Witchy women hit the streets for Fasching

by Petra Lessoing
Kaiserslautern American

***image2***Hey ladies, it’s time to get witchy.

As the crazy season of Fasching reaches its peak with parties and dances until Ash Wednesday, Feb. 6, one of the most important Fasching days is “Altweiberfasching” − literally meaning, “old women’s Fasching.”

It’s the day specifically reserved for women during the “fifth season.” The event is observed the Thursday before Rose Monday.

Traditionally, females dress as old women or witches. They gather up, walk down the streets, sing songs and in some towns they storm the town halls. They constantly look for victims – men wearing neck ties. As soon as they see a man with a tie – on the street, in a store, in an office − they “attack,”  which means they cut his tie in half.

On this day, women might ask a man to either buy her a drink or lose the tie, or she cuts the tie and kisses the man. Women are allowed to act crazy that day and have fun without their “better halves.”

The tradition of women participating in Fasching goes back to the 15th century. Then,  priests complained about the exchange of clothes between women and men.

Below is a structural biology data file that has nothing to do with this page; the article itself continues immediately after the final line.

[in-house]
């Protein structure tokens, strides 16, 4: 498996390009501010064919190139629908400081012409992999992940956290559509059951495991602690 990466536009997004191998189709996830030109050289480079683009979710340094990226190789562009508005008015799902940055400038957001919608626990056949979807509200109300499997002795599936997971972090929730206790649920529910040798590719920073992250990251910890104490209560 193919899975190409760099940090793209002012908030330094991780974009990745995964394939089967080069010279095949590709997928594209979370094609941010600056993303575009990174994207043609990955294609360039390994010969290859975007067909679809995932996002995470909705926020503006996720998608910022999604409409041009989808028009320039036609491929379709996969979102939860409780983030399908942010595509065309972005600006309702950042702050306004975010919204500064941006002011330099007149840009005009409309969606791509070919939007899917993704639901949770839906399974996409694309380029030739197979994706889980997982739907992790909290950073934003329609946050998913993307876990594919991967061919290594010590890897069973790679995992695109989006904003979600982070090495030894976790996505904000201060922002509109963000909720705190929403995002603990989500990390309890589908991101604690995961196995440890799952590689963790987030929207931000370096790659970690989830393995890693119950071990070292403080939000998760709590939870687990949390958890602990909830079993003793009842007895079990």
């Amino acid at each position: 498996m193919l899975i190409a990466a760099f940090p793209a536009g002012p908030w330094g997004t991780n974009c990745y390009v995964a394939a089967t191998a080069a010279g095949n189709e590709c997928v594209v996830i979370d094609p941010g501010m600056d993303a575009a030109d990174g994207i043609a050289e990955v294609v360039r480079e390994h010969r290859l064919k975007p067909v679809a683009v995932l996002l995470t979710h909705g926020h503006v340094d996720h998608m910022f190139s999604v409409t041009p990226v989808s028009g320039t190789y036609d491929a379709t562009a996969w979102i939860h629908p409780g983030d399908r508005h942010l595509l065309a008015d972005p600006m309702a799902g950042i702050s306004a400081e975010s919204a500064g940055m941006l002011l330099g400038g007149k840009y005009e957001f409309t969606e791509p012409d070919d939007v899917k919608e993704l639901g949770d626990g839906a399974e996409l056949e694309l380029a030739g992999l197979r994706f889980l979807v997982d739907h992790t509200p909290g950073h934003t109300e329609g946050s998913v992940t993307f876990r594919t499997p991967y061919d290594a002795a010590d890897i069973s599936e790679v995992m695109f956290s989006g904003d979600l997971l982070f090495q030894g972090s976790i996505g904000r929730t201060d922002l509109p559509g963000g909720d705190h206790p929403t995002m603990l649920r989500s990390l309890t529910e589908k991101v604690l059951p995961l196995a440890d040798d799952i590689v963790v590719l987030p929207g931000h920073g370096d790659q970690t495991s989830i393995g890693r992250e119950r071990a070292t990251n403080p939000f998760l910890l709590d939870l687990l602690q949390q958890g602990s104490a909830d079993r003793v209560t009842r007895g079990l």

In 1558, the city council of Überlingen at Lake Constance prohibited women’s Fasching celebrations in female taverns and dormitories, because of women’s “indecent behavior.” But, the women said they had the right to have fun during specific Fasching days. And, they did.

Altweiberfasching also marks the status of women in the 15th and 16th century. Wives had well-defined rights, since they were the budget keepers. During the crazy season they sat in judgment of other women who didn’t clean the house or didn’t take care of the children. Later, in several towns in Southern Germany, it became customary to sit in judgment of men. Women usually met in the conference rooms of town halls. This started the tradition of “storming” town halls on Altweiberfasching.

***image1***In the 17th century, in the Münstertal valley in the Alsace area in France, women walked through the streets with a decorated billygoat, which symbolized fertility, and a horse carrying two kegs of wine. Men weren’t even allowed to observe this event from their windows. If a man risked entering a tavern, where females celebrated, he was captured or his hat was taken away from him and he had to buy it to get it back.

In Köln, which is one of the main locations to celebrate Altweiberfasching and street carnival, women started protesting against the male government in the 1880s. The three most important persons of Fasching in Köln – the prince, the peasant and the virgin (who is actually a man dressed like a woman)  – officially open Köln’s street carnival. At that time, the lord mayor calls out the official carnival shout “Kölle Alaaf,” which signals women to start their “hunt.”

In Ramstein-Miesenbach, at 11:11 a.m. Thursday, women in disguise will storm the Rathaus (town hall) and capture the men. They’ll take them outdoors and tie them to the “Narrenbrunnen,” fool’s fountain. Then they cut their neck ties. For a fee of €1.11 or more, captives will be set free.